Still on the matter of an individual owning such a platform, most mainstream media is owned and controlled by a very small number of individuals or corporations that have made it possible for them to manufacture consent. So really, as long as twitter allows anyone with a cellphone to post their bytes, does it matter who owns it?

But maybe I am missing something critical on this matter given I am not a twitter user.

I watched The Closer

By Dave Chapelle and I don’t know what the furore is all about.

Comedians and court jesters say annoying things all the time and so what. There’s nothing in the show to suggest that he is inciting violence against any one group. And I think he is within his rights to support whatever cause or individual he chooses. We might not agree with his choice of words or even his jokes but we can’t stop him from saying it.

Or maybe I am missing something.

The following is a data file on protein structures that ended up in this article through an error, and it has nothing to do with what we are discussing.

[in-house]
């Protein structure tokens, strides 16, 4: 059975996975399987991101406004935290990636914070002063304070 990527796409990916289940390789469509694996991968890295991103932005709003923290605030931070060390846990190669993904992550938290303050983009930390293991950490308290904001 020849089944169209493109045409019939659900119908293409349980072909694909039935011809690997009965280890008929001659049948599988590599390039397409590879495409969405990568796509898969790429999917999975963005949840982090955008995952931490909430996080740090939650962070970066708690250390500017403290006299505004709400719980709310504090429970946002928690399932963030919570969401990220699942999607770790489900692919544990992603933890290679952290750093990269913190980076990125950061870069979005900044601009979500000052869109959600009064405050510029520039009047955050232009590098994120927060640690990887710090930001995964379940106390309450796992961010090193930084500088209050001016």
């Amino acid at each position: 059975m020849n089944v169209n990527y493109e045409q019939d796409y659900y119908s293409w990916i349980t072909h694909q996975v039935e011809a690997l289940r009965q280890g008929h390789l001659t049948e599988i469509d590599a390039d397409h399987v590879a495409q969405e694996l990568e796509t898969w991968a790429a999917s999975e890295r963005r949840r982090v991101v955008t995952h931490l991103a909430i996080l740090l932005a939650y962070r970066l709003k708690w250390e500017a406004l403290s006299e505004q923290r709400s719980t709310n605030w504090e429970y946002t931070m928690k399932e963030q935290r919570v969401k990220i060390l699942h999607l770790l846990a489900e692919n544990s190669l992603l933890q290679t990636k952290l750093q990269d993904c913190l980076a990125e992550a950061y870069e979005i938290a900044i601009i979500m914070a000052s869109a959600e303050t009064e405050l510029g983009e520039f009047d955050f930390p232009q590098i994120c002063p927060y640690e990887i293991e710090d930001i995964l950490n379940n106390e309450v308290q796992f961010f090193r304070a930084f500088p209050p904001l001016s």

final thoughts, for now, on free speech

Here, here, and here are some of the instances i have expressed myself on the question of free speech. I should make it clear in case I had not done so that in talking of freedom of speech, I mean the government shall not hinder the free expression of thought. I would extend this to include institutions of learning. I have read of several claims of students in universities in America demanding safe spaces and universities responding by prohibiting some forms of speech. I am of the opinion this shouldn’t be the case. What we end up with eventually is either the Rushdie affair of the Polish affair, both unfortunate.

In the third link above, I expressed my disagreement with the hate speech act that created the national cohesion commission as both a waste of funds and a means to stifle disagreement or dissent.

In the last post, I agreed with Pink that the humanitarian (term borrowed from J Rauch) challenge to free speech is quite a hard challenge but insist that in the face of reprehensible, offensive speech, more speech is what is required not restrictions.